By Alistair MacDonald and Sam Schechner
LONDON -- Uber Technologies Inc. won an appeal over the
revocation of its operating license in the U.K. capital, securing
for now the ride-hailing company's operations in one of its biggest
The ruling is a step forward for Uber as the company tries to
build trust with regulators after years of tussles in London and
elsewhere. Under co-founder Travis Kalanick, who resigned as chief
executive in 2017 and left the board late last year, Uber regularly
tested the regulatory and legal envelope of countries where it
operated in order to speed growth.
The dispute in England stemmed from the refusal by London
regulators last November to renew Uber's license to operate, after
finding widespread instances of unauthorized drivers using the app
to pick up customers.
Uber said at the time that it had fixed the problem, but London
officials said they wanted to make sure there weren't other
software issues. Uber appealed the decision and was allowed to keep
its drivers on London's streets during the process.
On Monday, a London court found that Uber was now "fit and
proper" to hold a license, despite some continued breaches,
according to the verdict.
In a statement, Uber said it had been granted an 18-month
license that made it subject to a bevy of new conditions. "This
decision is a recognition of Uber's commitment to safety," the
Uber's shares rose 3% Monday on a strong day for the U.S. stock
market. For 2020, the stock is up nearly 20%.
The ruling heads off -- at least for the next year and a half --
a long-running threat by Transport for London, the city's main
transportation operator and regulator, to prohibit Uber from
operating in the U.K. capital. Shortly after entering the London
market, city regulators began accusing the company of safety and
regulatory shortfalls, allegations that Uber fought vigorously at
first before taking a more conciliatory approach. Since taking over
in the summer of 2017, Chief Executive Dara Khosrowshahi has
Uber has clashed with regulators in other parts of the world. In
California, the company is involved in ongoing litigation over
whether it must reclassify its drivers as employees, a move that
would upend the cost structure of its business.
Uber and rival Lyft Inc. have said they believe their drivers
are independent contractors, in part because the companies describe
themselves as digital-app operators that match drivers with riders,
not transportation providers.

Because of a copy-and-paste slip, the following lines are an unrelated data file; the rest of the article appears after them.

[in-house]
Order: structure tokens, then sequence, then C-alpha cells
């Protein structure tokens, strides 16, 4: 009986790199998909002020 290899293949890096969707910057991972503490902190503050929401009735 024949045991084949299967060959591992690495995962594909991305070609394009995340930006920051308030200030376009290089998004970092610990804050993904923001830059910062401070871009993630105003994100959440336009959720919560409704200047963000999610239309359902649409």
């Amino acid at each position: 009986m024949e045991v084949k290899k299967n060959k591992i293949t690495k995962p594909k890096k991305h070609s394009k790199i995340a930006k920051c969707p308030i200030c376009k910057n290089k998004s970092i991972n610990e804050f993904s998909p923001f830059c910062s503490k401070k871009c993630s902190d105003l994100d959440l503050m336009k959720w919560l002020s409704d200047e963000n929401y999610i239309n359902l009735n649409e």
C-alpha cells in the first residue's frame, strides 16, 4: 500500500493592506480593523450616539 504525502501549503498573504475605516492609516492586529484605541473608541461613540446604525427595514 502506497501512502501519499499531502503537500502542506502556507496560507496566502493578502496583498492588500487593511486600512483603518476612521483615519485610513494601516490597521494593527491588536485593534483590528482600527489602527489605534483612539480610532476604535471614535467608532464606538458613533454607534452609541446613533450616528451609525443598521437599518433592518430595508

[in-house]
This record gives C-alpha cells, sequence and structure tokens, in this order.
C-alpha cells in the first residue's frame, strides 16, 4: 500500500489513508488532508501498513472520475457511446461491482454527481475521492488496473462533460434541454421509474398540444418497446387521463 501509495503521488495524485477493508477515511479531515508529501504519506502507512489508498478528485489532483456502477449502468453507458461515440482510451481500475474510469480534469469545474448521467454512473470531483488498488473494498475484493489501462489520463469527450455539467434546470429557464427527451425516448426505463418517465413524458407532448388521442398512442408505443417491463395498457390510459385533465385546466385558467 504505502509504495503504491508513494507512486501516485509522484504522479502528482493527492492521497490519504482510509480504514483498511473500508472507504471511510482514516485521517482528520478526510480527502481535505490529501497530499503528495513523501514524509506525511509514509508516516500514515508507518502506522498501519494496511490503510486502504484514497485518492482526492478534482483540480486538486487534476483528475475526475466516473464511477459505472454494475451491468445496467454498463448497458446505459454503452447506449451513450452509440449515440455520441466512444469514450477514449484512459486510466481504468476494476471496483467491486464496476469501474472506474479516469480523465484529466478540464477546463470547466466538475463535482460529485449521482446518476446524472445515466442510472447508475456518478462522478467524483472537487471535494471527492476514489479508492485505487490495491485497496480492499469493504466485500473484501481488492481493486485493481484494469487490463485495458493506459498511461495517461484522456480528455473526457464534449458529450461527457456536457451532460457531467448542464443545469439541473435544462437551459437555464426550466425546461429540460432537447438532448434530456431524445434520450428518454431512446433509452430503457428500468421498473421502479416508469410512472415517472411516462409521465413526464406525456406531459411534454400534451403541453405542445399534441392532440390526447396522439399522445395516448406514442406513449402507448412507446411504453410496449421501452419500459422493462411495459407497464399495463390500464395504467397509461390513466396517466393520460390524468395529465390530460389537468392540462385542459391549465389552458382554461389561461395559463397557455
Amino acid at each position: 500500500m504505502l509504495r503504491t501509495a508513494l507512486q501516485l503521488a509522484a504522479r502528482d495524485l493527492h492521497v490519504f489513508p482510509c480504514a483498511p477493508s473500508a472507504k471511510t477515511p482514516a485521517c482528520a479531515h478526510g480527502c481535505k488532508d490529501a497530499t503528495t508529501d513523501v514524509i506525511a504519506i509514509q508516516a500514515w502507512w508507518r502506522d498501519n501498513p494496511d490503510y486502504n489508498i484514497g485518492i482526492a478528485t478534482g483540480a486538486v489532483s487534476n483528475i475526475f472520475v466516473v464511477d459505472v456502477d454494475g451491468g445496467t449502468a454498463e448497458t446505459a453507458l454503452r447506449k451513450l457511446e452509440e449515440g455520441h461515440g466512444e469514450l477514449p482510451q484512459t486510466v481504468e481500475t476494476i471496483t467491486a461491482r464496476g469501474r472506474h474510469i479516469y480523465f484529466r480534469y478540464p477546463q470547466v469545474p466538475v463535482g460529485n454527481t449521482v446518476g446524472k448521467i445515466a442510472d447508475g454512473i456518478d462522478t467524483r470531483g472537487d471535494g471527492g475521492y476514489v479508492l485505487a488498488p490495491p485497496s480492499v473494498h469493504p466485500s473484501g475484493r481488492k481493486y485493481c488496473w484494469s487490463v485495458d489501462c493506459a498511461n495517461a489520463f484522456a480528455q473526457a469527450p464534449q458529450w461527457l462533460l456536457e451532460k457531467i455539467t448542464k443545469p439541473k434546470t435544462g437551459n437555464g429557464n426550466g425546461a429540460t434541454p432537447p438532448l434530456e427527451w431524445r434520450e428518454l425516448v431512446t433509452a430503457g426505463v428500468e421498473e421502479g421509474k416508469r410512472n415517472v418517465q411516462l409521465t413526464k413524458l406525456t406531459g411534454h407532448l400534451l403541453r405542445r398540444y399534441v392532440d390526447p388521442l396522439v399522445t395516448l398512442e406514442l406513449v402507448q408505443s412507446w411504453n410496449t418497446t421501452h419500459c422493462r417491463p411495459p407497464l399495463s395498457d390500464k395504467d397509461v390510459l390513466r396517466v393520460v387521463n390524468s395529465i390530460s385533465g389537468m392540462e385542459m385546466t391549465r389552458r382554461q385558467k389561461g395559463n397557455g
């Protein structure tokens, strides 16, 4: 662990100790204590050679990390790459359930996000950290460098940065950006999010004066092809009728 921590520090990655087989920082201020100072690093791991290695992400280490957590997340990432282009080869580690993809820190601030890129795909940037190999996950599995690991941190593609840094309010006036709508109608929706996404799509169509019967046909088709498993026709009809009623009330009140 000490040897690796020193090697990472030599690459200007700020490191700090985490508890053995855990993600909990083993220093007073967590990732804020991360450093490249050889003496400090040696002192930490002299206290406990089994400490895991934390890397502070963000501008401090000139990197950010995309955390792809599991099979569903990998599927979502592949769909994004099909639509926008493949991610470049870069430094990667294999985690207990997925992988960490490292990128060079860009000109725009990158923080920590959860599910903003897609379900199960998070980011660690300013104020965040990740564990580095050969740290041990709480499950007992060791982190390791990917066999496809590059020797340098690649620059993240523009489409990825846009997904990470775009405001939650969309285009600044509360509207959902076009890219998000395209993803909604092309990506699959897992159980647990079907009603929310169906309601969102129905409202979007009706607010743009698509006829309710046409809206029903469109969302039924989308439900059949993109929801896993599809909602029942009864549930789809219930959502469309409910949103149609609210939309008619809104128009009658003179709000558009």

The companies are seeking to have California voters weigh in on
the matter using the state's ballot-measure process, which allows
laws to be passed, overturned or amended by popular vote instead of
by the legislature. The initiative, known as Proposition 22, has
become one of the most expensive ballot measures in California
In addition to the regulatory battles, the company's core
ride-hailing business has suffered from a fall demand for transport
services during the Covid-19 pandemic. In August, Uber reported
weak second-quarter results, with ride bookings down 75%
year-over-year and 72% from the previous quarter.
London is one of Uber's biggest and most important markets
globally. As in other cities, the company met stiff resistance from
taxi and licensed-cab drivers, but opposition from groups
representing London's ubiquitous black cabs was particularly
fierce. Many residents have embraced Uber as a middle ground
between the city's extensive and relatively cheap public
transportation and pricier black cabs. The company has said it has
3.5 million riders and 45,000 licensed drivers in London.
The court listed a number of recent breaches of Uber's license
by drivers, including vehicles that didn't have certification that
they were roadworthy, but said the company had reduced the
occurrence of such offenses, according to a copy of the verdict.
The court also said Uber had increased board oversight of the
issues and improved communication with TfL, adding that there was
no evidence that the company had tried to conceal any of the
Uber "does not have a perfect record, but it has been an
improving picture," the court said.
In November 2019, TfL revoked Uber's license, saying it had
found 14,000 instances in late 2018 and early 2019 in which
unauthorized drivers swapped their own photos with those of
authorized drivers on Uber's platform, allowing them to pick up
riders themselves. A TfL spokesman said at the time that in some
cases it believed drivers were using the loophole to allow people
they knew to use their own accounts to pick up riders.
It wasn't Uber's first skirmish with TfL. In 2017, the authority
rejected Uber's application for a long-term license because of
issues regarding safety and its corporate culture and governance.
It pointed to Uber's internal use of an app called Greyball, which
allowed it to evade surveillance by local authorities, as well as
problems with the company's reporting of crime to the police.
Uber appealed that decision and won a 15-month license, which
expired in September 2019. The regulator then gave Uber a two-month
license, which expired last November.
Write to Alistair MacDonald at firstname.lastname@example.org and
Sam Schechner at email@example.com
(END) Dow Jones Newswires
September 28, 2020 16:29 ET (20:29 GMT)
Copyright (c) 2020 Dow Jones & Company, Inc.
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